A semi-vegetarian or flexitarian diet is one that is plant-based with the occasional inclusion of meat products. In 2003, the American Dialect Society voted flexitarian as the year's most useful word.
Difference between similar terms and diets
Vegetarianism is the practice of abstaining from the consumption of meat. In addition to the term flexitarian, which was listed in the mainstream Merriam-Webster's Collegiate Dictionary in 2012, a neologism for semi-vegetarianism is reducetarianism. Reducetarianism is simply the practice of eating less meat - red meat, poultry, and seafood. While semi-vegetarians and flexitarians primarily eat plants with the occasional inclusion of meat, reducetarians gradually reduce meat consumption with respect to their own diet.
Common reasons for adopting a flexitarian diet may be ethical issues relating to animal welfare (including health) or animal rights, the environment (see environmental vegetarianism) or reduction of resource consumption (see economic vegetarianism), which are also arguments in favor of adopting a fully vegetarian diet. While flexitarians may view the meat or animal products as occasional indulgences, staunch vegetarians may resent the term or view it as cheating or as a moral lapse. On the other hand, many proponents of veganism embrace flexitarianism/reducetarianism as a way to get a broader section of the general public to act on arguments for veganism, with the consequence that more animal suffering and environmental devastation will be prevented than if the public viewed meat-reduction as all-or-nothing.
A ranking by U.S. News & World Report, involving a panel of experts, evaluated 32 popular diets based on overarching factors including health, weight loss, and ease of following; on the 2014 list, the flexitarian diet came in sixth place, ahead of both the vegan and vegetarian diets. Specific flexitarian diets include:
- Pollotarian: someone who eats chicken or other poultry, but not meat from mammals, often for environmental, health or food justice reasons
- Pescetarian: someone who eats fish and/or other seafood, but not poultry or meat from mammals.
- The macrobiotic diet is plant-based, and may or may not include the occasional addition of fish or other seafood.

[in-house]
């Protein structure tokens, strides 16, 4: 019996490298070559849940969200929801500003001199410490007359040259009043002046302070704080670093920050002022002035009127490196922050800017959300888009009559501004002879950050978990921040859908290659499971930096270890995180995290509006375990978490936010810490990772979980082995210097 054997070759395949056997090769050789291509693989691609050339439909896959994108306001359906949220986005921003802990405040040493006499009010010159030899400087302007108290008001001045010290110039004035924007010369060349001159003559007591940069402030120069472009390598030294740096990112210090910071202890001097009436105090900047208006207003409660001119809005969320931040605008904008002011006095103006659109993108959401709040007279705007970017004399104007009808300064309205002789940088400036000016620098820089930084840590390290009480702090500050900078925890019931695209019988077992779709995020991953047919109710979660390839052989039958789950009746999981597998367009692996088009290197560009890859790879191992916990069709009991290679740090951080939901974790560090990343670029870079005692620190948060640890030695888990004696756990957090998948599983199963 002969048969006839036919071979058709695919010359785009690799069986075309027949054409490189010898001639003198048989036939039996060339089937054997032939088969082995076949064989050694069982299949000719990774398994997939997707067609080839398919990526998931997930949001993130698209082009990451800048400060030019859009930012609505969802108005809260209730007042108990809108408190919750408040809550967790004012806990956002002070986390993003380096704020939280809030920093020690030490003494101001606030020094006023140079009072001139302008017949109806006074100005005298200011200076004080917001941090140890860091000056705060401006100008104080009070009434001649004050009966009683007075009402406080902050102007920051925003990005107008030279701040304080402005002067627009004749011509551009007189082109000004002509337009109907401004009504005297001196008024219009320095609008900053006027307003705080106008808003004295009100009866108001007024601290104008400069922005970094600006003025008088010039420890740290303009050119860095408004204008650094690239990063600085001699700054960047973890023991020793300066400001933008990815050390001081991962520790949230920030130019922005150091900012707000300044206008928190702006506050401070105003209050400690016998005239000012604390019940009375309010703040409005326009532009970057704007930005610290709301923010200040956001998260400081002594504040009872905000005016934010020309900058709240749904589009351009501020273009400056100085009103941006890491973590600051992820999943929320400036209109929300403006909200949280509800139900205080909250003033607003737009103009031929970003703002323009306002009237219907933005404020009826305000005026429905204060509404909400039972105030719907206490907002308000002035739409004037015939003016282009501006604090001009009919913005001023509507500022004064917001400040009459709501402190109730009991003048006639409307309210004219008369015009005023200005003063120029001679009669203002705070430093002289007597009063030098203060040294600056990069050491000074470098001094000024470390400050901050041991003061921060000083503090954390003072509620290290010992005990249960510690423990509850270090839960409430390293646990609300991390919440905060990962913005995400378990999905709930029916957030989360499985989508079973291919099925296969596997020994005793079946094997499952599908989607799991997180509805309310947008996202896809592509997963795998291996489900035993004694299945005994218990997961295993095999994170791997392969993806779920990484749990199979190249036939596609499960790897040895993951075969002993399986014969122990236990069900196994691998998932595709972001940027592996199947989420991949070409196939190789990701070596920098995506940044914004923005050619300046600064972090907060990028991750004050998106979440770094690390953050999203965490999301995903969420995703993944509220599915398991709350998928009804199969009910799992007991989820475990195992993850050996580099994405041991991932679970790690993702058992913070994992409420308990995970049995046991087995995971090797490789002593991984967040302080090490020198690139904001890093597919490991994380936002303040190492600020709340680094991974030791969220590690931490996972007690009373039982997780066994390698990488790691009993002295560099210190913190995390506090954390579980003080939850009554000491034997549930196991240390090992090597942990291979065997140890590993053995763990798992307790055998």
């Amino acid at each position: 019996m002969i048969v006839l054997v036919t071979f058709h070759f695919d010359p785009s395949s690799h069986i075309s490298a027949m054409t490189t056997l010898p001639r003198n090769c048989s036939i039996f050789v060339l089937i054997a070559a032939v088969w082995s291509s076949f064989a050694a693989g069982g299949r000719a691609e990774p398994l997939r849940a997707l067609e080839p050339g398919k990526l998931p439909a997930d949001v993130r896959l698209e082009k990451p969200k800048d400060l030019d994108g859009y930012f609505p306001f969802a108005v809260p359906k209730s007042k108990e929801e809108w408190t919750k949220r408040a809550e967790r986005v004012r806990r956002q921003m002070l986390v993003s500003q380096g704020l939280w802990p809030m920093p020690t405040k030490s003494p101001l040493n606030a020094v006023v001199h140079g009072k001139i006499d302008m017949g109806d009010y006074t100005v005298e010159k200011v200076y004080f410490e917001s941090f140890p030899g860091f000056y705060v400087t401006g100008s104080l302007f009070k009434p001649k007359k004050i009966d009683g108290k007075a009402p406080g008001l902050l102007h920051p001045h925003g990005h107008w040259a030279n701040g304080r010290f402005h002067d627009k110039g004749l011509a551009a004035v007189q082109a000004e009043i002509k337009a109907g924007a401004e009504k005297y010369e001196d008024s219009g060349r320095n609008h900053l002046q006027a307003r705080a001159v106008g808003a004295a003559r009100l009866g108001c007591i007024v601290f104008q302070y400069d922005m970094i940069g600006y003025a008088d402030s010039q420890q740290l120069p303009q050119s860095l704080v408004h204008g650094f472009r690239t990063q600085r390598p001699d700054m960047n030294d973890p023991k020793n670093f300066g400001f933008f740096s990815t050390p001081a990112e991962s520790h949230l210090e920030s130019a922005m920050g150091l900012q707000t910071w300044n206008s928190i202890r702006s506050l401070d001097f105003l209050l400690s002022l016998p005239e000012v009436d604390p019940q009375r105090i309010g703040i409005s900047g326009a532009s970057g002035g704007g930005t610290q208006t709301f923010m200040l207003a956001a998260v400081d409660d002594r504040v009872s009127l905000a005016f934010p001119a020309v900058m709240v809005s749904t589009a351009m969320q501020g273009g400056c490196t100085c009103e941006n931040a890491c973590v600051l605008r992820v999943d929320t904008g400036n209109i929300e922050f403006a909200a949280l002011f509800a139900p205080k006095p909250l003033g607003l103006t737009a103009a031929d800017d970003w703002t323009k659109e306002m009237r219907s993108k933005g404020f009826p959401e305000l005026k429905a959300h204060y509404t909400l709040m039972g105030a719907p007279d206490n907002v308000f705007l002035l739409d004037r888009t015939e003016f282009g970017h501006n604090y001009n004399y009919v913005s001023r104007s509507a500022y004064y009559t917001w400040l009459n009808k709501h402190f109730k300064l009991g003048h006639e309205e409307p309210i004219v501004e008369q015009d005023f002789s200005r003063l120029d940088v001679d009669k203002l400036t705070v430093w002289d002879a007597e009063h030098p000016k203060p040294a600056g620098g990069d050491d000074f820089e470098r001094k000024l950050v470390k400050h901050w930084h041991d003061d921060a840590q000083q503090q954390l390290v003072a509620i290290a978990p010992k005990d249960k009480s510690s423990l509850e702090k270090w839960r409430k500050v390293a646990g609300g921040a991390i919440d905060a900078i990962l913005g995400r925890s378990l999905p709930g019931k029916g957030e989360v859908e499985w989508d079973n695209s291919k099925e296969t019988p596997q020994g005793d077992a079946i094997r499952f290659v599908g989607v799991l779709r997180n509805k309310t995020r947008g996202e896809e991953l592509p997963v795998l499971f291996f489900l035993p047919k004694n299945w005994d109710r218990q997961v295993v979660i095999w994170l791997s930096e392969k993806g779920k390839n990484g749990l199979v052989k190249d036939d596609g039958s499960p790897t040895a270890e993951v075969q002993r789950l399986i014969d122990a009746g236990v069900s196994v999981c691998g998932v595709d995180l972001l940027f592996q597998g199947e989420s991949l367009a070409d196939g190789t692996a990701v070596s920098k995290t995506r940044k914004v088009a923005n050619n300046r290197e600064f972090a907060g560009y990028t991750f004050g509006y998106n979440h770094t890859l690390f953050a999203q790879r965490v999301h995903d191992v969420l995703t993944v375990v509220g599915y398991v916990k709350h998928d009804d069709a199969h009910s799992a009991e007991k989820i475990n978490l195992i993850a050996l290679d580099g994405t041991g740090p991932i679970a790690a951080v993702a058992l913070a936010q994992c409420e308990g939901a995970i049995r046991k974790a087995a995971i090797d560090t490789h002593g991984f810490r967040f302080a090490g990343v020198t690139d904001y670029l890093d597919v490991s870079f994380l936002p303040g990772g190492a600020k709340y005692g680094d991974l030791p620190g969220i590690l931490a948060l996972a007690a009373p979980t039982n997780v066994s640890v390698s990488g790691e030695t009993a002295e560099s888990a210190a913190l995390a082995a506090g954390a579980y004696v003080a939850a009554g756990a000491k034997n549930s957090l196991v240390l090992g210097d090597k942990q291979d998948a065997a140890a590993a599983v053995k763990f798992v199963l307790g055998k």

- Pollo-pescetarian: someone who eats poultry, seafood, and no other meat. This word is a combination of "pollotarian" and "pescetarian", it is also written as "pesce-pollotarian".
- Entomophagy (consumption of insects, which is another environmental approach for obtaining food)
- Ethical eating
- Ethics of eating meat
- Food and drink prohibitions
- Sustainable diet
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There are many forms of vegetarian diet from the semi-vegetarian (consumes meat infrequently)...
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semi-vegetarian: mostly follows a vegetarian diet but eats meat, poultry and fish occasionally
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- Martha Rosenberg (2 January 2015). "Not Going Vegetarian, But Cutting Down on Meat? There's a Name for That". Alternet.
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- Preedy, Victor R.; Burrow, Gerard N.; Watson, Ronald (2009-02-09). Comprehensive Handbook of Iodine: Nutritional, Biochemical, Pathological and Therapeutic Aspects. Academic Press. p. 523. ISBN 978-0-12-374135-6. Retrieved 17 September 2011.
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- Kushi, Michio; Blauer, Stephen (2004-03-08). The macrobiotic way: the complete macrobiotic lifestyle book. Penguin. p. 83. ISBN 978-1-58333-180-4. Retrieved 17 September 2011.
- Dawn Jackson Blatner, RD, LDN (2009). The Flexitarian Diet: The Mostly Vegetarian Way to Lose Weight, Be Healthier, Prevent Disease, and Add Years to Your Life. McGraw-Hill Professional. ISBN 978-0-07-154957-8
- Cultural Encyclopedia of Vegetarianism by Margaret Puskar-Pasewicz.ABC-CLIO(2010). ISBN 978-0-313-37556-9
- Why flexitarian?
- Can You Be a Vegetarian and Still Eat Meat?
- Sausage, bacon and roast dinners, Staples of the British Diet, are on the Wane as 'Flexitarians' forgo Meat by Susie Mesure, The Independent, July 12, 2009
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